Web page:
Source: Charts by TradingView

There will be good to come out of the coronavirus crisis. For decades the world has been striving to increase remote work. Now with many local governments issuing stay-at-home orders, the process will force a giant leap forward in that direction. Specifically, it will kick into high gear the migration to the cloud campaign. The good news is Salesforce is there already.

In its early days, Salesforce battled the behemoth Microsoft, and won. Since then, it has been setting growth records under the leadership of Marc Benioff. This is important to note because he is now back as sole CEO of CRM after a brief interruption last year. So the company is back in the hands of its best general.

This side benefits of accelerated cloud movement will directly benefit Salesforce for the longer term. Companies are scrambling to sign up with cloud services. While this may be a temporary necessity, it will create habits for many far past the threat of this contagion. Businesses will find ongoing uses for services like this and they will become part of daily mode of operation for ever. Meaning that out of necessity, corporations will finally be able to make the telecommuter concept a reality.

Even after this correction, CRM stock is not cheap nor will it ever be for as long as it continues to grow as fast as it does. Value isn’t a luxury afforded to Salesforce. The true value in CRM stock is in the company’s ability to repeatedly beat earnings. So the 40% drop from $195 down to $115 is the argument of relative value but not in absolute terms. It still sports a nauseating price-to-earnings ratio. The simplest way to say this is that when the stock market recovers, CRM will be leading it up. So nibbling on some this week is a valid investment idea.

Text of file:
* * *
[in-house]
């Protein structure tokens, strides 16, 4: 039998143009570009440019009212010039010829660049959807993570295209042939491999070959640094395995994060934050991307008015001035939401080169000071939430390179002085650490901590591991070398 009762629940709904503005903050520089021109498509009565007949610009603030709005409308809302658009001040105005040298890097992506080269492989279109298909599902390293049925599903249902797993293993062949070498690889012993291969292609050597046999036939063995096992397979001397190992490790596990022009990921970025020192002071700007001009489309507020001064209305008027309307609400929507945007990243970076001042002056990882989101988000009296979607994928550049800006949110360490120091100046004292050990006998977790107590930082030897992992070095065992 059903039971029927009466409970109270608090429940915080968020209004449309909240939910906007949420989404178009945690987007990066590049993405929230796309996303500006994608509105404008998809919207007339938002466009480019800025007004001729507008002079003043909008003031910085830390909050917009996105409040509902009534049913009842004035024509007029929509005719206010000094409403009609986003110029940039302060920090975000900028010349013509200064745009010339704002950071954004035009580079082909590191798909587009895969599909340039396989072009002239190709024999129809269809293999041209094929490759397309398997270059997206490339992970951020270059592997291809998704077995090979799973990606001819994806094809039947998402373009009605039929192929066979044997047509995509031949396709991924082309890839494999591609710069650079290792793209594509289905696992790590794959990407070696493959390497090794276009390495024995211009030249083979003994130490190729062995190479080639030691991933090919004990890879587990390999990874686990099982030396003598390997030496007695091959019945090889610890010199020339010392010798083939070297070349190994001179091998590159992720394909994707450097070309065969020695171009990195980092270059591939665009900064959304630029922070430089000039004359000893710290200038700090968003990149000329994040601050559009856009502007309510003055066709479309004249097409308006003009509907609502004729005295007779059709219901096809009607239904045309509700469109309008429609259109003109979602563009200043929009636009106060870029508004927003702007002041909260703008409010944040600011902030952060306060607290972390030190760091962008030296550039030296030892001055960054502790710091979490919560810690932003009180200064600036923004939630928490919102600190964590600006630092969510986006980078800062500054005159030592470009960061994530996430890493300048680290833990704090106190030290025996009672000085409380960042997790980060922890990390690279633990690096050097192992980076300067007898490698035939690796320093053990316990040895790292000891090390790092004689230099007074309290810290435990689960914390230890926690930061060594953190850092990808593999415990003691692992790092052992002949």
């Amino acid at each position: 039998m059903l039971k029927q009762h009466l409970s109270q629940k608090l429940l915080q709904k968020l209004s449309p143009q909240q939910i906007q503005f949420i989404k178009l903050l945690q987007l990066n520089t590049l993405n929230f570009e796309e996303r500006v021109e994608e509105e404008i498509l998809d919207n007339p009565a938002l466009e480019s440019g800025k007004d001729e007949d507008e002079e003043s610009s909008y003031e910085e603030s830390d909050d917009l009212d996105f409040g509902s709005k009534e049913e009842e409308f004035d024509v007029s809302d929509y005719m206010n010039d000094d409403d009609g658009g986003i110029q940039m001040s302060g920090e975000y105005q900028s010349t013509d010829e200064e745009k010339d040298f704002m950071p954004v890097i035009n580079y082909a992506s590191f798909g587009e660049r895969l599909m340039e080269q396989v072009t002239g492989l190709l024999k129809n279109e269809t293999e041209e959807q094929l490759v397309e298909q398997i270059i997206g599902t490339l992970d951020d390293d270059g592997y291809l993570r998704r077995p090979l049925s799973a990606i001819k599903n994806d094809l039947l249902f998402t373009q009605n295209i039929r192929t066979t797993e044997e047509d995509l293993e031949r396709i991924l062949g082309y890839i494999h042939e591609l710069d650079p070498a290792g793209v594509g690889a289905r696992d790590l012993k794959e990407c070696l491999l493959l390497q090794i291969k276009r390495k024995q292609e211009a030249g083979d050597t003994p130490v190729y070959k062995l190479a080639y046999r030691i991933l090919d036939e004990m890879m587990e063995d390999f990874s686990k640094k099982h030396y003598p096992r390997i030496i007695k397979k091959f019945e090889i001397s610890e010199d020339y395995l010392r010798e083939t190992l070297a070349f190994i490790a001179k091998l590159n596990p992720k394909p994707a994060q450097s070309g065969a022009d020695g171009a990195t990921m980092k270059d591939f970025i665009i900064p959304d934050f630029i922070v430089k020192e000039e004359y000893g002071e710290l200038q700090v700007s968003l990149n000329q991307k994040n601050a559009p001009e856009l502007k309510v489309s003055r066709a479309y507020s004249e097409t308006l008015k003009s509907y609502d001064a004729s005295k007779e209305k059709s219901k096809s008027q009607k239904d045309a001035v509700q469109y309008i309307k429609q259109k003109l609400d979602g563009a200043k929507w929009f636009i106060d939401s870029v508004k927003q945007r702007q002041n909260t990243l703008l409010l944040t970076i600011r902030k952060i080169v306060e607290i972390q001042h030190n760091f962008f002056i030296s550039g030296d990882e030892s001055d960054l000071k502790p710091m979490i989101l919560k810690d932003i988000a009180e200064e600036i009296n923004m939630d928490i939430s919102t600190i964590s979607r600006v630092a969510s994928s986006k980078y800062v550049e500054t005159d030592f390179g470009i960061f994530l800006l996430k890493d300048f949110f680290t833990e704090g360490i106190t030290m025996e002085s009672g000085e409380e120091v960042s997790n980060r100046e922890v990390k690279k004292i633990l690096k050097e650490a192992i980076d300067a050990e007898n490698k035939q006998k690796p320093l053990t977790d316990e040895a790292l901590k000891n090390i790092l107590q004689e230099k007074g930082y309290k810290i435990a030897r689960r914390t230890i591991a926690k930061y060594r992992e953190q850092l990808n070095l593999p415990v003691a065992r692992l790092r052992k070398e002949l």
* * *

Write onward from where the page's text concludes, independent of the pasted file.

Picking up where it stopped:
Microsoft (MSFT)

MSFT Stock Chart
Source: Charts by TradingView

Microsoft is a dinosaur tech giant who has recently evolved and grew wings. Under the leadership of Satya Nadella they made the turn into the new cloud technology reality. It was touch-and-go for a long while but they finally committed and succeeded in adopting the subscription model for the future. Wall Street likes what it sees so they will give it the benefit of the doubt.

MSFT stock will recover in the next few months and it too can resume its rally. There are no intrinsic problems to it so I expect savvy investors to pick it up on the cheap. This is not to say that it can’t get cheaper in the next few days. After an incredible rally that topped out in February, MSFT fell 30% so this puts the stock in stronger hands. Sharp corrections are sometimes necessary especially after an exponential upside explosion in price. Stocks need to shake out the weak hands before it can build further upside.